A Good Research Process Defines Alpha
There are many misconceptions when it comes to investing because there are many people who make money by promoting false narratives. There are newsletter providers who have an audience that wants to hear a narrative, whether it’s bullish or bearish. They get paid to provide certain incorrect information. The fact that so many investors have misconceptions is great news for smart, rigorous investors. If you can cut through the falsehoods, in a non-biased way, you can gain alpha or at least avoid falling into money losing traps. We’re not trying to make predictions in our articles. Instead we nitpick narratives to separate fact from fiction. If you are going to make an investing decision, you should do it with the correct facts and no bias. It’s not pleasant to lose money while investing to later find out that you had misconceptions that forced you to research in the wrong areas. No matter how good your research is, sometimes the market doesn’t go in your direction. However, if you have a good research process, long term gains will make up for losses.
Corporate Debt Bubble?
It’s important to understand that perma bearish (and bullish) investors selling newsletter subscriptions don’t care if they are right. Their interests are aligned with gaining social media followers and paying subscribers. You might make the argument that making good predictions would help subscriptions, however, that goes against empirical evidence. These bearish investors exist because there is a market for them. We’ll make the further contention that bull markets are better for their business. If everyone is bullish because the economy is good and fund managers selling advice are bullish, then there’s less competition for the perma bears to sell bearish newsletters. The only issue is the pesky facts which mostly show the economy isn’t about to fall off a cliff and the stock market isn’t about to fall 50% again. That’s where the false narratives come in.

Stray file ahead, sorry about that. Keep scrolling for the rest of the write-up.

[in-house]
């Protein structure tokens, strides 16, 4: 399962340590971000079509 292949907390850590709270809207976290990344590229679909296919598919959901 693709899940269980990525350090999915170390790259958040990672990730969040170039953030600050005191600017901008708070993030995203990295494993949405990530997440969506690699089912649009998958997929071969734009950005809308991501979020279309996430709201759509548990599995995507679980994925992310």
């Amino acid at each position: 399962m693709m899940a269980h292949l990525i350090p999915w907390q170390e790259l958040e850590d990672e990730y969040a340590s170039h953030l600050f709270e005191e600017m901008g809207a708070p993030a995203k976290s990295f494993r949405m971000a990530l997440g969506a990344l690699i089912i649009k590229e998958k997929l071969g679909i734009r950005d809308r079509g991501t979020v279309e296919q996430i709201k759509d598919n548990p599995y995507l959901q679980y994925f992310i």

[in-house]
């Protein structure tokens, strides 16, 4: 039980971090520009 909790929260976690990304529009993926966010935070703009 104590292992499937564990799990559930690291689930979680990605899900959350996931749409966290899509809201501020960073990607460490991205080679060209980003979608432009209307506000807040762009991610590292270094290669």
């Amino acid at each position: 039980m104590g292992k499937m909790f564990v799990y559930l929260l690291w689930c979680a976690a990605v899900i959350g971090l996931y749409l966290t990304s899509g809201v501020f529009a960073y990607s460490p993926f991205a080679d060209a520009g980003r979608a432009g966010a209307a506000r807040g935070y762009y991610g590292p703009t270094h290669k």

The first chart promotes one of the false narratives which is that corporations are too highly levered.
The black line shows the junk bond yield. It shows how low junk yields have gotten. That’s partially because interest rates have come down and partially because the credit spread has fallen because investors are hungry for risky bonds at the end of the business cycle when corporate profits are soaring. The spikes in yields act as indicators of recessions in this chart. The red line is the corporate net debt to cash flow ratio. The previous spikes in the debt to cash flow ratio indicated a recession, but this increase clearly hasn’t happened in tandem with a recession. If you look at this chart from a biased bearish perspective, you’ll think a recession is coming, but if you are non-biased, you would ask the question why this time is different. There’s no indication that the economy is about to be in a recession in 2017. You can deny reality by claiming the facts of the economy are wrong, or you can investigate further.